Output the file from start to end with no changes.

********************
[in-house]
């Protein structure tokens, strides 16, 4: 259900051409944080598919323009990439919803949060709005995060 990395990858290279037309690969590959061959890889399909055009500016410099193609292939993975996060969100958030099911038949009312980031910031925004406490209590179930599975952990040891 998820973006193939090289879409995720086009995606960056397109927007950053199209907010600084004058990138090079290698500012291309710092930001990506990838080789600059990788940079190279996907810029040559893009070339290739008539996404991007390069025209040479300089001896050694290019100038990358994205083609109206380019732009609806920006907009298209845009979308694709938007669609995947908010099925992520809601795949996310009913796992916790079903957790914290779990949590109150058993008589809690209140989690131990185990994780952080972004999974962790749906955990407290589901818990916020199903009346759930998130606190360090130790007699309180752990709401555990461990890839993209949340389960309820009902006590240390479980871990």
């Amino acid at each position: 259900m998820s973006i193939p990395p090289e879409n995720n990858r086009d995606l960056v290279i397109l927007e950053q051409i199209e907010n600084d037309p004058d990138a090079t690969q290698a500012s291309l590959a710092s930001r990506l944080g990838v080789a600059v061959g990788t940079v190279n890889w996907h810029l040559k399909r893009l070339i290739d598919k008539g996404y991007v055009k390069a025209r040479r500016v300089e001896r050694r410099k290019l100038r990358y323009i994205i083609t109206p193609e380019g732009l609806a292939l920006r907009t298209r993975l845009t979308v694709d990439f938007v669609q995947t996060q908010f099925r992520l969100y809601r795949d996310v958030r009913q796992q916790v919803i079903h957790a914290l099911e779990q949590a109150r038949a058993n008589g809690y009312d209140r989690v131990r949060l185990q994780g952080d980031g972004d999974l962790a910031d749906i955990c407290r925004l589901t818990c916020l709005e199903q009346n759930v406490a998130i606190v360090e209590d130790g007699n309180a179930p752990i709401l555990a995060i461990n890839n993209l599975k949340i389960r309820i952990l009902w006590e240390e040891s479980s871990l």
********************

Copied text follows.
[in-house]
């Protein structure tokens, strides 16, 4: 259900051409944080598919323009990439919803949060709005995060 990395990858290279037309690969590959061959890889399909055009500016410099193609292939993975996060969100958030099911038949009312980031910031925004406490209590179930599975952990040891 998820973006193939090289879409995720086009995606960056397109927007950053199209907010600084004058990138090079290698500012291309710092930001990506990838080789600059990788940079190279996907810029040559893009070339290739008539996404991007390069025209040479300089001896050694290019100038990358994205083609109206380019732009609806920006907009298209845009979308694709938007669609995947908010099925992520809601795949996310009913796992916790079903957790914290779990949590109150058993008589809690209140989690131990185990994780952080972004999974962790749906955990407290589901818990916020199903009346759930998130606190360090130790007699309180752990709401555990461990890839993209949340389960309820009902006590240390479980871990």
């Amino acid at each position: 259900m998820s973006i193939p990395p090289e879409n995720n990858r086009d995606l960056v290279i397109l927007e950053q051409i199209e907010n600084d037309p004058d990138a090079t690969q290698a500012s291309l590959a710092s930001r990506l944080g990838v080789a600059v061959g990788t940079v190279n890889w996907h810029l040559k399909r893009l070339i290739d598919k008539g996404y991007v055009k390069a025209r040479r500016v300089e001896r050694r410099k290019l100038r990358y323009i994205i083609t109206p193609e380019g732009l609806a292939l920006r907009t298209r993975l845009t979308v694709d990439f938007v669609q995947t996060q908010f099925r992520l969100y809601r795949d996310v958030r009913q796992q916790v919803i079903h957790a914290l099911e779990q949590a109150r038949a058993n008589g809690y009312d209140r989690v131990r949060l185990q994780g952080d980031g972004d999974l962790a910031d749906i955990c407290r925004l589901t818990c916020l709005e199903q009346n759930v406490a998130i606190v360090e209590d130790g007699n309180a179930p752990i709401l555990a995060i461990n890839n993209l599975k949340i389960r309820i952990l009902w006590e240390e040891s479980s871990l």